Félix Mac et Cheese: An Upgraded Classic Featuring Gruyère and Bèchamel

Get the recipe for the best-selling “petit plat” from a Charleston hot spot

Macroni and cheese in a white square bowl atop a round white plate sits on a white table.

Photo: Andrew Cebulka

Little plates pack a huge punch at Félix, a Charleston, South Carolina, restaurant nestled (deservedly) in a prime King Street location. The menu is full of widely loved classics such as soupe à l’oignon (French onion soup) and steak frites, but it also features Southern favorites with French flare such as the le poulet frit, an elegant version of a fried chicken sandwich complete with cornichons and sauce maison. Félix’s “petit plat” of mac et cheese gives the typically simple dish a French facelift with rich components like gruyère cheese and béchamel sauce, all topped off with crispy prosciutto and toasty bread crumbs. “Growing up in a French family, my maternal grandmother always made this mac and cheese for us,” says owner Félix Landrum. “It’s a great little dish and one of our top sellers.”

Stay in Touch with G&G
Get The Skillet, our weekly food and drink newsletter.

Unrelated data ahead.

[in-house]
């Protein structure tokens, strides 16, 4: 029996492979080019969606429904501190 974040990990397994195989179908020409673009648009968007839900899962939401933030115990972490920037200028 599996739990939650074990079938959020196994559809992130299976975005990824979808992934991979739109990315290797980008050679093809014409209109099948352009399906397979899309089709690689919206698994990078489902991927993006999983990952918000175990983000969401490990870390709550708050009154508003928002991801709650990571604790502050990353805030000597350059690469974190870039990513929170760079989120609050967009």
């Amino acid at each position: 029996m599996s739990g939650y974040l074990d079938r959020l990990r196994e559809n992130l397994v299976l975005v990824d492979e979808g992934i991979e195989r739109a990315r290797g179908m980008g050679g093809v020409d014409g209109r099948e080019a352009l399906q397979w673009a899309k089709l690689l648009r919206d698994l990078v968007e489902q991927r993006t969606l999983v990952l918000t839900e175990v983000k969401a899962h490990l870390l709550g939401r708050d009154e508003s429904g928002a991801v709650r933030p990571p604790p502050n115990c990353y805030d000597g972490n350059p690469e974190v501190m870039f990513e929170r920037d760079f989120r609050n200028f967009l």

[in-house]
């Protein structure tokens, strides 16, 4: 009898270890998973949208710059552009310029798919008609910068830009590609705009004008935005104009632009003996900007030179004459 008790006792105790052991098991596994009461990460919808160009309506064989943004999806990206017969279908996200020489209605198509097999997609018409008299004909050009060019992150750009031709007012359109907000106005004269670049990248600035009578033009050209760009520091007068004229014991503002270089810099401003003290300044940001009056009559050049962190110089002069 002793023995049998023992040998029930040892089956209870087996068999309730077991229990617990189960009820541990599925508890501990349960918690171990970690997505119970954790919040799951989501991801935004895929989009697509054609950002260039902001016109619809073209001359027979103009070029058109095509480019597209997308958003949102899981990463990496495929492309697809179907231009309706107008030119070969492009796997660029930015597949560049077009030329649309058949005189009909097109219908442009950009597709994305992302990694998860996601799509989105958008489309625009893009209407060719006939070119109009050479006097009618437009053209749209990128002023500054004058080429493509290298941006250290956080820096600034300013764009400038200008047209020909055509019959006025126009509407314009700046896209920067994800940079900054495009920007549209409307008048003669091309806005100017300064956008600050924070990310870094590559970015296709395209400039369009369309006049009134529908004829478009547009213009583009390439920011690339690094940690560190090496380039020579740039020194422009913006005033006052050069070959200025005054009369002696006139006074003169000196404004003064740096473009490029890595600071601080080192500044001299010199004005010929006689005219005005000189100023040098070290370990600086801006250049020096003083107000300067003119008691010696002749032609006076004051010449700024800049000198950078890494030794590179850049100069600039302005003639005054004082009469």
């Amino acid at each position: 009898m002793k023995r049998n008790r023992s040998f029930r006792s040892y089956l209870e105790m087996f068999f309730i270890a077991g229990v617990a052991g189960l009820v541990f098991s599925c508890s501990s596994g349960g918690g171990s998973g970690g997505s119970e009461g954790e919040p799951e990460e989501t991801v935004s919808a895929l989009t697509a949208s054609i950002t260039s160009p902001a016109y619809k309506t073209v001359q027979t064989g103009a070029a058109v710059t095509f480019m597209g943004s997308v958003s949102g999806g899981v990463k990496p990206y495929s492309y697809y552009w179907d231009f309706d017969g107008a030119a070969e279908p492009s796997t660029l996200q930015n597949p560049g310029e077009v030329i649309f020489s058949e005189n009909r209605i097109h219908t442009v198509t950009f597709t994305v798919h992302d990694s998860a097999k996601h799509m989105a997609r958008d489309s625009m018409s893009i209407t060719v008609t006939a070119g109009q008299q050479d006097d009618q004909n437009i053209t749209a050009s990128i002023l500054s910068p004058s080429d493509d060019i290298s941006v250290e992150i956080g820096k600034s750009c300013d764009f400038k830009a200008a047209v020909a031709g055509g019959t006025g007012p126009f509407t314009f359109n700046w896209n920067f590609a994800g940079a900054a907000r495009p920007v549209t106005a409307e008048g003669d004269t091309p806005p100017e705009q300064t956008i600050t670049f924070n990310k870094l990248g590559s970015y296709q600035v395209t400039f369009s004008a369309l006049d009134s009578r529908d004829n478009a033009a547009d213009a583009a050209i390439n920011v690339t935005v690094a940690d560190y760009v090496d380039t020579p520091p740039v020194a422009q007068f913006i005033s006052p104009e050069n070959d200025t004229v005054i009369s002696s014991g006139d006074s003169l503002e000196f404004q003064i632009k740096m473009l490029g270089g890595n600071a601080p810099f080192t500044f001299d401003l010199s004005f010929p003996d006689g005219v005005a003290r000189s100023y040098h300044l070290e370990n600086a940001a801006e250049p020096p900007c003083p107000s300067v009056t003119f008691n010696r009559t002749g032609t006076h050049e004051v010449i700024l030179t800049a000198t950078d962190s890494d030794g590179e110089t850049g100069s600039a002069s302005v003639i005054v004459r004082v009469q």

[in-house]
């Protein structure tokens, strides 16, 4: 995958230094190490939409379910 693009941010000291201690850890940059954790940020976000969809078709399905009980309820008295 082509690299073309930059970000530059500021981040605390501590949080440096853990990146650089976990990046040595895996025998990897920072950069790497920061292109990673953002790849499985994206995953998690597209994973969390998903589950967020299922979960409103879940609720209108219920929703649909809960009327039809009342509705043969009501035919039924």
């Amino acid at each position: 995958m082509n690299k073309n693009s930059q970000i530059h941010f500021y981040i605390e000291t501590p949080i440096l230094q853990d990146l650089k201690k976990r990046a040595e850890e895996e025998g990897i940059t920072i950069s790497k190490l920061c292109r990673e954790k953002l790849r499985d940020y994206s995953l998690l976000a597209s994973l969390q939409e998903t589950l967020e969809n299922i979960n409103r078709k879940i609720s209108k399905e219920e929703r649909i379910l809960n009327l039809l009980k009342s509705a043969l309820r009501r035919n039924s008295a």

This site is protected by reCAPTCHA and the Google Privacy Policy and Terms of Service apply.


  • Mac et Cheese (YIELD: 4 to 6 servings)

    • 2–3 slices of bread, any variety (Chef Landrum recommends brioche)

    • 1 tsp. truffle oil

    • Handful of parsley, finely chopped

    • Salt and pepper, to taste

    • ¼ cup prosciutto, cooked and crumbled

    • 32 oz. cavatappi noodles

    • 4 oz. butter, unsalted

    • 4 oz. all-purpose flour

    • 4 cups heavy cream

    • 1 cup gruyère cheese, grated

    • ½ cup Parmesan cheese, grated


  1. Preheat the oven to 350°F.

  2. Make the bread crumbs: Cut preferred bread into small pieces. Add 1 tsp. truffle oil all over, along with a sprinkle of parsley, salt, and pepper. Bake at 350° in 7-minute increments until bread is golden brown. Place in a food processor and grind into preferred consistency. Set aside.

  3. Make the crispy prosciutto crumbles: Line a baking sheet with parchment paper. Place the prosciutto slices on the baking sheet so they don’t overlap, curling the edges like a nest so they don’t get too brown. Bake until the slices start to shrivel and turn golden brown, about 9–12 minutes. (Note: Keep your eye on it, as prosciutto can go from crisp to burned very quickly.) Set aside.

  4. Cook the pasta: In a medium pot, bring water to a rolling boil and cook pasta per instructions until al dente. Drain and set aside.

  5. Make the sauce: In a large saucepan over medium-low heat, melt butter. Then sprinkle in the flour to make a roux, stirring gently for 3–5 minutes for even cooking.

  6. Once you have a roux that’s light and puffy, add cream one cup at a time, continuously stirring until all 4 cups have been incorporated. Once the cream begins to thicken, fold in grated gruyère and Parmesan, along with crumbled crispy prosciutto (save a small amount for topping).

  7. Combine pasta with sauce in the same pan.

  8. To serve: Garnish with additional prosciutto, bread crumbs, and parsley (optional).